The week also saw the launch of the first Bitcoin ETF. Yes indeed, it has arrived, and you can find the details of the ProShares Bitcoin Strategy ETF (NYSE ARCA: BITO) here. This is the first of many Bitcoin (or derivative) ETFs I suspect that will be launched, and it is logical that ETFs on other single cryptocurrencies or group of cryptocurrencies, or their derivatives, might follow. Now if you are wondering why I used the word “derivatives” a couple of times already, this is because the underlying assets in the ETF are not Bitcoin, but rather near-term Bitcoin futures contracts. Should you care? I suppose not so long as you can live with the added risk in the futures market during periods of heightened market volatility. In any event, this launch gave Bitcoin some further momentum because it offers investors a way to participate in the cryptocurrency market without having to buy a digital currency directly. Bitcoin reached a record intraday high on Wednesday of nearly $67,000 on the euphoria of the first BTC ETF, before settling at $60.714 near the end of the week (-0.9% W-o-W).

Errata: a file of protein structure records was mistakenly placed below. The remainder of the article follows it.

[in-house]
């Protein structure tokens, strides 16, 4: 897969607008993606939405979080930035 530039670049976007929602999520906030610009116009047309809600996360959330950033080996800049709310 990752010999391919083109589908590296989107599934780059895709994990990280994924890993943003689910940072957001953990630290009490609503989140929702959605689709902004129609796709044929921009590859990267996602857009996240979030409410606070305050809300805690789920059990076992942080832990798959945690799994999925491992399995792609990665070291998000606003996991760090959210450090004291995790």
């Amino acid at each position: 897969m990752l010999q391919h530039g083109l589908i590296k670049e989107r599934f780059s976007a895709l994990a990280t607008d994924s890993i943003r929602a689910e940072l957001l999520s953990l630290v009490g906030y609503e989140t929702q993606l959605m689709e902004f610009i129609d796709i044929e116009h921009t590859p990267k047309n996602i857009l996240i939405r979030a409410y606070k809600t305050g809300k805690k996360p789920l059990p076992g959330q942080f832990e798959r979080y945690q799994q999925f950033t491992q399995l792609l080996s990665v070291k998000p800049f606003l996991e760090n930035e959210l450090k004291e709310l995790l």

There hasn’t been a lot of news recently on SPACs, but there were two this week that were certainly noteworthy. Firstly, WeWork finally went public (NYSE: WE) via a reverse merger into a SPAC named BowX Acquisition Corp (link to SPAC prospectus is on Bow Capital website, should you really want to read it). During the lead up to WeWork’s failed IPO in 2019, the value of the company was being talked up to as much as $47 billion, which ultimately proved to be fantasy. WeWork started trading on the NYSE on Thursday at a slightly-more-modest value of around $9 billion. The shares closed the week at $13.02/sh, a nice 30%+ improvement over the original $10/share price of the SPAC. The second SPAC that made news this past week is bizarre to say the least, although you can’t quibble with its performance. Former-President Donald Trump’s “concept” for a new media company – The Trump Media & Technology Group (or “TRUTH Social”) – announced on Wednesday that it would merge with SPAC Digital World Acquisition Corp. (DWAC IPO prospectus here) to “create a rival to the ‘liberal media consortium’ and fight back against Big Tech”. Keep in mind that the Trump’s media company is simply a concept at this point with no business, no revenues and no (media) assets. If you want to see for yourself, check out the investor presentation on Trump’s website TMTG here. The presentation is – to say the least – a bit flimsy as far as financial disclosure and the like, normally a core requirement to value a company. Even so, the fact that the company – like flying taxis – has no business scarcely mattered as the shares of DWAC skyrocketed after the announcement, closing the week at $94.20/share, a nice 900% gain in only two days! This performance clearly demonstrates the power of Mr Trump and his brand to his diehard followers. Any other time this price run-up might seem bizarre, but in today’s world when company fundamentals matter little in determining value, it’s just another data point. It looks, smells and feels to me like yet another meme stock, perhaps the first meme SPAC! Matt Levine (Bloomberg Opinion) wrote an excellent article summarising the transaction and the attributes that make it both interesting and rather ridiculous at the same time. If you are a Bloomberg subscriber or can otherwise access Bloomberg Opinion articles, you should definitely check out Matt’s article here.